HPV (human papillomavirus) infection in women during or after menopause may actually be an infection that was acquired when they were younger.
The finding came from new research, published in The Journal of Infectious Diseases, which suggests that after one or two years, HPV may exist below limits of detection. This is comparable to other viruses, such as varicella zoster, which leads to shingles.
The report emphasizes that more studies need to be conducted in order to gain more knowledge on HPV infections and understand the part that HPV persistence and reactivation play, especially in females of the baby boomer age.
Prior research has shown that about one in four females between the ages of 14 and 59 in the United States have HPV, and previous reports have detected HPV in about 25 to 50 percent of young women who are sexually active. However, in the majority of these females, the virus is “cleared” after two years and cannot be identified in their samples anymore.
Research has demonstrated that HPV infection is most common in young women when they become sexually active. The prevalence then tends to reduce once they reach their late 20s and 30s.
HPV has been shown to also be very common around the age of menopause in countries such as Central and South America. However, the incidence of HPV in the United States and Europe has been shown to decrease as women get older.
A team of experts, led by Patti E. Gravitt, PhD, of Johns Hopkins Bloomberg School of Public Health and Perdana University Graduate School of Medicine in Serdang, Malaysia, wanted to examine what factors affect these dissimilarities.
They analyzed the differences in recent and lifetime sexual behaviors in females of different age groups in order to observe the existence of a cohort effect in women in Baltimore.
An estimated 850 females between the ages of 35 to 60 were involved in the study who were undergoing routine screening for cervical cancer from 2008 to 2011.
Results showed that women who had a new sexual partner 6 months before the study began experienced a higher prevalence of HPV, however, less than 3% reported having a new partner in that period.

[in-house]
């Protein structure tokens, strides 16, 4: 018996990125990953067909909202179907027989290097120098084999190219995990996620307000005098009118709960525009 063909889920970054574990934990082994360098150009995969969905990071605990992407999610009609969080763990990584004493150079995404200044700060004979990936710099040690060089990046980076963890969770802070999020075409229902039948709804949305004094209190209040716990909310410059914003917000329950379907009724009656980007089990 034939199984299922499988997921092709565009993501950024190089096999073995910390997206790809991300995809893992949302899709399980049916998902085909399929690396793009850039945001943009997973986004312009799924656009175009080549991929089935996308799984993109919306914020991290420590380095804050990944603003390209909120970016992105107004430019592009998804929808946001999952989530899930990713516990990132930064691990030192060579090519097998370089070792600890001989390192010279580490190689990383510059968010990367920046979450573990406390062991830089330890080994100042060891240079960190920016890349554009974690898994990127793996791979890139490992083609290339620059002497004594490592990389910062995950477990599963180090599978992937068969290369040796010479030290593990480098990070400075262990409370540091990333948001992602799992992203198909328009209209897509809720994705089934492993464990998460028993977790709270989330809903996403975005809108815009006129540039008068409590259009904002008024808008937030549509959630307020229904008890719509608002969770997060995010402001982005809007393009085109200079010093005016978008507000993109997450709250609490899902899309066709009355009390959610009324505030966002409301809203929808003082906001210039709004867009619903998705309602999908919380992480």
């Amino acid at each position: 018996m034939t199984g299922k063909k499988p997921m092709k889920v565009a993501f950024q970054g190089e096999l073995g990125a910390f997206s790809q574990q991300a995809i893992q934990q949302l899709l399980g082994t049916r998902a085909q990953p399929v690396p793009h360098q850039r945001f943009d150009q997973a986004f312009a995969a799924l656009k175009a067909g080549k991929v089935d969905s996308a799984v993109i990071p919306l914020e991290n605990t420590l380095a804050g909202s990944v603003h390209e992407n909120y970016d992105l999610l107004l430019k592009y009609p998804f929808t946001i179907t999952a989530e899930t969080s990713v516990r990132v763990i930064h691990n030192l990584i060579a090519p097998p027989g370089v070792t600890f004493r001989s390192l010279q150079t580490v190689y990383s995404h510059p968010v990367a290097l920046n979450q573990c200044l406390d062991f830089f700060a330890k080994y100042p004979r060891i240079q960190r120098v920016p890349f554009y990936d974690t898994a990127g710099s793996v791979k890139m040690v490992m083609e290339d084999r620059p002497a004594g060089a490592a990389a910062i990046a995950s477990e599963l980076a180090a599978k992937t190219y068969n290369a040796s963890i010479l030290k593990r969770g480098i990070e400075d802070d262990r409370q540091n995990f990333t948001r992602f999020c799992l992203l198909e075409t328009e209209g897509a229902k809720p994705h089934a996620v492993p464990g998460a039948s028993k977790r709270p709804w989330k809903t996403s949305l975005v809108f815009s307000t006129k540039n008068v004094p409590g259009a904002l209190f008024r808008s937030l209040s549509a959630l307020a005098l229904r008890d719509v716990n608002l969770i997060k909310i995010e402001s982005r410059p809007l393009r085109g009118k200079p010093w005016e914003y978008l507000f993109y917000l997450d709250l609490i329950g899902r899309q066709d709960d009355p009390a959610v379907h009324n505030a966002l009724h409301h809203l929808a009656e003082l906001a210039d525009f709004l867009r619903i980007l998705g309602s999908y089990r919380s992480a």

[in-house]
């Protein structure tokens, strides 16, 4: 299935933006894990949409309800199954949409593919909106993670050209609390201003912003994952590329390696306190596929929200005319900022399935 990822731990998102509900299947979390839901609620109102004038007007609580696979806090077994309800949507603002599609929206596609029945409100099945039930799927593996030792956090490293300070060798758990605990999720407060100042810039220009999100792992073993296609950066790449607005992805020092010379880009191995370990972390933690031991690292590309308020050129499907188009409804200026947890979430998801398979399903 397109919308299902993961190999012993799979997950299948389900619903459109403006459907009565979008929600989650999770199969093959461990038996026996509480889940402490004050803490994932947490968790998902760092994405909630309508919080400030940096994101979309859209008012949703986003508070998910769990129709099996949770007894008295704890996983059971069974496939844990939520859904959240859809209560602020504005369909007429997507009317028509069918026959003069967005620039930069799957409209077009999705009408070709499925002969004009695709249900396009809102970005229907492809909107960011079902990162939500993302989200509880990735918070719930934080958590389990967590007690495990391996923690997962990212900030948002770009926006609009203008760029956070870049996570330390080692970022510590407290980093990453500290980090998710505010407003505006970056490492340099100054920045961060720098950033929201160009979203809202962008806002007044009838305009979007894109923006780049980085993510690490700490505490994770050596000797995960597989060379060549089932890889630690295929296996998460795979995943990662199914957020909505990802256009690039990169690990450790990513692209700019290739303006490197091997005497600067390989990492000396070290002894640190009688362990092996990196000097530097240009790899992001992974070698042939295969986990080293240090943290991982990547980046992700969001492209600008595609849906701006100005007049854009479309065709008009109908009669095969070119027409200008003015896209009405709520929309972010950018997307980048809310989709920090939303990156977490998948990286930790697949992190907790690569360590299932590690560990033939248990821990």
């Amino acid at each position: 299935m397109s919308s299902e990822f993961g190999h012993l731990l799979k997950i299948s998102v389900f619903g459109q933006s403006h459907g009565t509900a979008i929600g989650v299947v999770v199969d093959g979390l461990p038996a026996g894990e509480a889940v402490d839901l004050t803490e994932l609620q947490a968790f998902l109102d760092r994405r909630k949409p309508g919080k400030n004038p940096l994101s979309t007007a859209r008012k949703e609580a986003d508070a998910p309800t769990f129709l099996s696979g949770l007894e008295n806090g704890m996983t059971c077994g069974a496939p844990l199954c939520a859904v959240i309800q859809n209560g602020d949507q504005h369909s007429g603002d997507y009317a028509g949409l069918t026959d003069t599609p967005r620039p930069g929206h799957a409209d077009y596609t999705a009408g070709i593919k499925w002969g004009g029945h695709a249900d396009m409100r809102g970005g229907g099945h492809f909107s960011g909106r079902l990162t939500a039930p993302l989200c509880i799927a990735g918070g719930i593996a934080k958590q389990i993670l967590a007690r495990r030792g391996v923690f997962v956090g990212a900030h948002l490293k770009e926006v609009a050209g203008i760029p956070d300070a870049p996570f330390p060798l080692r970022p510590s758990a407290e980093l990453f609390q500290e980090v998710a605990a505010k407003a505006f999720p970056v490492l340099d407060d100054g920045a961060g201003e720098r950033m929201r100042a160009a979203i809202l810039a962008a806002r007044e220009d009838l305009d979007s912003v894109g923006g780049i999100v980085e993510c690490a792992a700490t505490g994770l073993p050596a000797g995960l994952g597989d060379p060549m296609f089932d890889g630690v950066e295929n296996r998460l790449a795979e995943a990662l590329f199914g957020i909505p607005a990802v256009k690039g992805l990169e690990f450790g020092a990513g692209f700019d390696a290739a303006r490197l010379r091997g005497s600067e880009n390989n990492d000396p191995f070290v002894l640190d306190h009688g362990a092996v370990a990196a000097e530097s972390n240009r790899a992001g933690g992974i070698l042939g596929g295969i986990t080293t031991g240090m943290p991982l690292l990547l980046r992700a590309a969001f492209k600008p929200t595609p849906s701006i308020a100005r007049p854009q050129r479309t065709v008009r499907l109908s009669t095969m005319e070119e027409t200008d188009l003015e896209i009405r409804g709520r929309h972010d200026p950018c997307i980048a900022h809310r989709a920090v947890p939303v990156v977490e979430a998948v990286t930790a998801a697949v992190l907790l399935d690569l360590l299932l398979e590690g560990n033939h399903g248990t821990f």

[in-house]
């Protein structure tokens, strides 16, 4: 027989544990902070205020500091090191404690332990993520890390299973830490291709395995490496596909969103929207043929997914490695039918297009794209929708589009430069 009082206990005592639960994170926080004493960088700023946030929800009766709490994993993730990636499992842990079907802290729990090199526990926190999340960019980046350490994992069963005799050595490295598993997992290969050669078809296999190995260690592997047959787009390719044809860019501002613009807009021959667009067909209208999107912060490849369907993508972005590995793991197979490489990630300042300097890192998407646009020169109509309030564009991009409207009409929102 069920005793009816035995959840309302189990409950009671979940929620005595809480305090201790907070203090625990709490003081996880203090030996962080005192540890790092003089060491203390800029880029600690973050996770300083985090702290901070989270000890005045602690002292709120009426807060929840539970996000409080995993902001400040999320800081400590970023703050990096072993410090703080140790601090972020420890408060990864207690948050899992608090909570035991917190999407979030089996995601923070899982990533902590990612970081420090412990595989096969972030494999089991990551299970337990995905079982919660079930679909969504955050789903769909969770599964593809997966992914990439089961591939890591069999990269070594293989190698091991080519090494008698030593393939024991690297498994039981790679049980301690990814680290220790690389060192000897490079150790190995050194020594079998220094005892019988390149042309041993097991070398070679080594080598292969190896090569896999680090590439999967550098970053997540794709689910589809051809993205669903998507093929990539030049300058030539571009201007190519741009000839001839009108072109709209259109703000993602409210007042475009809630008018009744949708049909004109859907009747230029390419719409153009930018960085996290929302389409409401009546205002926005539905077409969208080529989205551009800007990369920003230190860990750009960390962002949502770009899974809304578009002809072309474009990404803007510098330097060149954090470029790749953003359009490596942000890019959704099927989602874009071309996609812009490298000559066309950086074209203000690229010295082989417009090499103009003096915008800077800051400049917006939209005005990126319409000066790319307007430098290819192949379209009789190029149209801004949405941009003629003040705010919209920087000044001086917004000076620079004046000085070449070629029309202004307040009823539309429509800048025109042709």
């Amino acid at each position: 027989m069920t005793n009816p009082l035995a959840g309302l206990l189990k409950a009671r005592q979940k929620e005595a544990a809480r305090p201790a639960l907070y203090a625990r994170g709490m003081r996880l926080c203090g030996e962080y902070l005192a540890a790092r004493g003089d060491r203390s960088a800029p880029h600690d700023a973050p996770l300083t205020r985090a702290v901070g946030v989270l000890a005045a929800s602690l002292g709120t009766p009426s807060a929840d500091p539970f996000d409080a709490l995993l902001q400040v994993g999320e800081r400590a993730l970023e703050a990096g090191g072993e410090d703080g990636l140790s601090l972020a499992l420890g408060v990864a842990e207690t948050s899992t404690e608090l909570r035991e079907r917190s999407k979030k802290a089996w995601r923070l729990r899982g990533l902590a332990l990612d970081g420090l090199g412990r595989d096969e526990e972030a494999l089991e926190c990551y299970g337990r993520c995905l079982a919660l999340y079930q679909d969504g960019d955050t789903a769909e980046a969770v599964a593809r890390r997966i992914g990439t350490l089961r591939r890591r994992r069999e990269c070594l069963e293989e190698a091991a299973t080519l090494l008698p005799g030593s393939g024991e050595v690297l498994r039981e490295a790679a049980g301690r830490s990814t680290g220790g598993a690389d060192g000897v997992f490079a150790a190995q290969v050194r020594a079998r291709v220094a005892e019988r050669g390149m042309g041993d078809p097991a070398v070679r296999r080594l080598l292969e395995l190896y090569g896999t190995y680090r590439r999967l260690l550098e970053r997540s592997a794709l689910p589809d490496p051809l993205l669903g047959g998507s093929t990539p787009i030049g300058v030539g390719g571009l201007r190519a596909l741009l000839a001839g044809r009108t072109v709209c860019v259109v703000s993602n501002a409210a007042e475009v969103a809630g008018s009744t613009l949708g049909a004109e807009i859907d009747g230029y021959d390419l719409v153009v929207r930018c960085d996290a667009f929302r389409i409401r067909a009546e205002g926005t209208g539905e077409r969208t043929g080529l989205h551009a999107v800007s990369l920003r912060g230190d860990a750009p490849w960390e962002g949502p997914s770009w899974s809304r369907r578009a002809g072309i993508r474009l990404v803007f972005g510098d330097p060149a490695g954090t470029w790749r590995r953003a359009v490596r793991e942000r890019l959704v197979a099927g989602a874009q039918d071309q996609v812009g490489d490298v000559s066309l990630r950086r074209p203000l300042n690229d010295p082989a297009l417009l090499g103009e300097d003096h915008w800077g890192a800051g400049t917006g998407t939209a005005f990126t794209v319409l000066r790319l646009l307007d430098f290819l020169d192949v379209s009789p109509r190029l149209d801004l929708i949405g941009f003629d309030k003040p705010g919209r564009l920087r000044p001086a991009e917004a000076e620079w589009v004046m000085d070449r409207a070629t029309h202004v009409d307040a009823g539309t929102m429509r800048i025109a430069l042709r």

Almost 90% of HPV infections were found in females who said that they had more than one sexual partner in their lifetime, and 77% were found in women who had five or more sexual partners.
“Taken together, our data raise the possibility that reactivation risk may increase around age 50 years and contribute to a larger fraction of HPV detection at older ages, compared with new acquisition,” the scientists wrote.
The results showed that women who became sexually active during and following the sexual revolution of the 1960s and 1970s are at a considerably increased risk of HPV infection than females who had their sexual debut before 1965. The authors believe that the reason is because of a greater number of sexual partners throughout their life.
Dr. Gravitt explained:
“Our historical experience with HPV and cervical neoplasia in postmenopausal women may not be very predictive of the experience of the baby boomer generation of women who are now entering the menopausal transition at a higher risk than their mothers.”
Darron R. Brown, MD, and Bree A. Weaver, MD, of the Indiana University School of Medicine, explained in an accompanying editorial that prior research which indicated that HPV goes away after two years was only based on one or two screenings that came up negative.
Many reports have demonstrated that type-specific HPV can be detected again after not being detected for a long time. However, scientists are unsure whether it is because of a low-level persistent infection or a new infection.
“Further research is needed to help better understand the natural history of HPV infection in older women and to understand the importance of HPV persistence and reactivation in all women,” the authors wrote.
In order to verify their results, Dr. Gravitt and her colleagues will carry on with their research and further observe the women in the investigation.
To determine whether the results of this research can be generalized to the larger American population, future research needs consist of a more nationally representative sample of females.
The experts said:
“Long-term follow-up of previously highly exposed women who will transition through menopause in the next decade is urgently needed to accurately estimate the potential risk of postmenopausal invasive cervical cancer in the U.S. baby boom population and guide prevention strategies.”
Written by Sarah Glynn